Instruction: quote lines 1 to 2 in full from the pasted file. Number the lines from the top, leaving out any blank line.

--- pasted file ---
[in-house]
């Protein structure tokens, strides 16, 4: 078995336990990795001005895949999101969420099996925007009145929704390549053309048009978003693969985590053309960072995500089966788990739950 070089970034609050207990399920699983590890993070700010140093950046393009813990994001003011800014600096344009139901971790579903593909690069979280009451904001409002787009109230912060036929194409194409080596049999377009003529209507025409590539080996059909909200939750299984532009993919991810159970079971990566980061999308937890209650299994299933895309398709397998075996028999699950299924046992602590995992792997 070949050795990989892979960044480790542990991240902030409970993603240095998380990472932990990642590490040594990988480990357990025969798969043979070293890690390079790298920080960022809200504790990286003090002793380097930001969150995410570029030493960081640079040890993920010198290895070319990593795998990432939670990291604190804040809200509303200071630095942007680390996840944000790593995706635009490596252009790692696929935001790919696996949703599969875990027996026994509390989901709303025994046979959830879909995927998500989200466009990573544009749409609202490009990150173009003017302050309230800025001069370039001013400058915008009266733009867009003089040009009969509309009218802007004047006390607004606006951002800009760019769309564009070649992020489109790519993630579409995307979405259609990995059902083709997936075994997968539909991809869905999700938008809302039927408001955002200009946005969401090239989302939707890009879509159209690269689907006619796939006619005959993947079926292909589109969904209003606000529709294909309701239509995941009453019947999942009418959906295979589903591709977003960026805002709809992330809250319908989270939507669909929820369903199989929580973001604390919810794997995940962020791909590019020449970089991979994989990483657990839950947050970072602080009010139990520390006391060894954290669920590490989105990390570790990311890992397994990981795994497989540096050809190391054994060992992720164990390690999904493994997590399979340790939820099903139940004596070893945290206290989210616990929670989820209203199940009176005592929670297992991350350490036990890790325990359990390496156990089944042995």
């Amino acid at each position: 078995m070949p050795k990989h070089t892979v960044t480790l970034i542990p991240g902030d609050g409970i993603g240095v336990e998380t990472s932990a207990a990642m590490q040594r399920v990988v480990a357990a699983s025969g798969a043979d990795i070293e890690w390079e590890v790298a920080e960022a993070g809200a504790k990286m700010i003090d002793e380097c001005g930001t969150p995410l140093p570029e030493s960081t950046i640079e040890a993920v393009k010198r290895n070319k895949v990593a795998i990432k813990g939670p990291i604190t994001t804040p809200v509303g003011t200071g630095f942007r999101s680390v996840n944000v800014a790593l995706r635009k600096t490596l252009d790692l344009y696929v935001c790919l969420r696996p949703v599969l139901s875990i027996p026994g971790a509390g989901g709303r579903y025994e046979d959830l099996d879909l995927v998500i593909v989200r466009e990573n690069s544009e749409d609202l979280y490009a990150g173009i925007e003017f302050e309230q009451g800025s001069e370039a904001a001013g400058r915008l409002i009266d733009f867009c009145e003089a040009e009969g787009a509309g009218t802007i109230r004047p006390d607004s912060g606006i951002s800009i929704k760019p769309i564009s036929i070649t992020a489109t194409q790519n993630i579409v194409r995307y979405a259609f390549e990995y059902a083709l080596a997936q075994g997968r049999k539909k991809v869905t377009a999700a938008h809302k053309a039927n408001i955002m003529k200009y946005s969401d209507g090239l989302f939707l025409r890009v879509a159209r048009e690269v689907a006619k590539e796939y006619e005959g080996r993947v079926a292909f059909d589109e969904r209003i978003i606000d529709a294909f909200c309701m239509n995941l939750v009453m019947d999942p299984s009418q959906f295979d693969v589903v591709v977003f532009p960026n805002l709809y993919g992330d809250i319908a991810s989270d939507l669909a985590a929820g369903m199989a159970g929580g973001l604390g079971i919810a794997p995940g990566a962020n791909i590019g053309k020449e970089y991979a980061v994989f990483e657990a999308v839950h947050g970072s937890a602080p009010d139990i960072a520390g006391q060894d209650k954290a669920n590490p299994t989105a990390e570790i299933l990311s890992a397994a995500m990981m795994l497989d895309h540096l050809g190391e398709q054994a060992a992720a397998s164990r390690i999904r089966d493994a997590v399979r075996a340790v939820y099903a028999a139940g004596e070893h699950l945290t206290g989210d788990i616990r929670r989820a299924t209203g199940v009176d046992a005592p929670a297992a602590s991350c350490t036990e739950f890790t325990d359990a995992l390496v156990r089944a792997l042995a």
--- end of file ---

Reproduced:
[in-house]
């Protein structure tokens, strides 16, 4: 078995336990990795001005895949999101969420099996925007009145929704390549053309048009978003693969985590053309960072995500089966788990739950 070089970034609050207990399920699983590890993070700010140093950046393009813990994001003011800014600096344009139901971790579903593909690069979280009451904001409002787009109230912060036929194409194409080596049999377009003529209507025409590539080996059909909200939750299984532009993919991810159970079971990566980061999308937890209650299994299933895309398709397998075996028999699950299924046992602590995992792997 070949050795990989892979960044480790542990991240902030409970993603240095998380990472932990990642590490040594990988480990357990025969798969043979070293890690390079790298920080960022809200504790990286003090002793380097930001969150995410570029030493960081640079040890993920010198290895070319990593795998990432939670990291604190804040809200509303200071630095942007680390996840944000790593995706635009490596252009790692696929935001790919696996949703599969875990027996026994509390989901709303025994046979959830879909995927998500989200466009990573544009749409609202490009990150173009003017302050309230800025001069370039001013400058915008009266733009867009003089040009009969509309009218802007004047006390607004606006951002800009760019769309564009070649992020489109790519993630579409995307979405259609990995059902083709997936075994997968539909991809869905999700938008809302039927408001955002200009946005969401090239989302939707890009879509159209690269689907006619796939006619005959993947079926292909589109969904209003606000529709294909309701239509995941009453019947999942009418959906295979589903591709977003960026805002709809992330809250319908989270939507669909929820369903199989929580973001604390919810794997995940962020791909590019020449970089991979994989990483657990839950947050970072602080009010139990520390006391060894954290669920590490989105990390570790990311890992397994990981795994497989540096050809190391054994060992992720164990390690999904493994997590399979340790939820099903139940004596070893945290206290989210616990929670989820209203199940009176005592929670297992991350350490036990890790325990359990390496156990089944042995």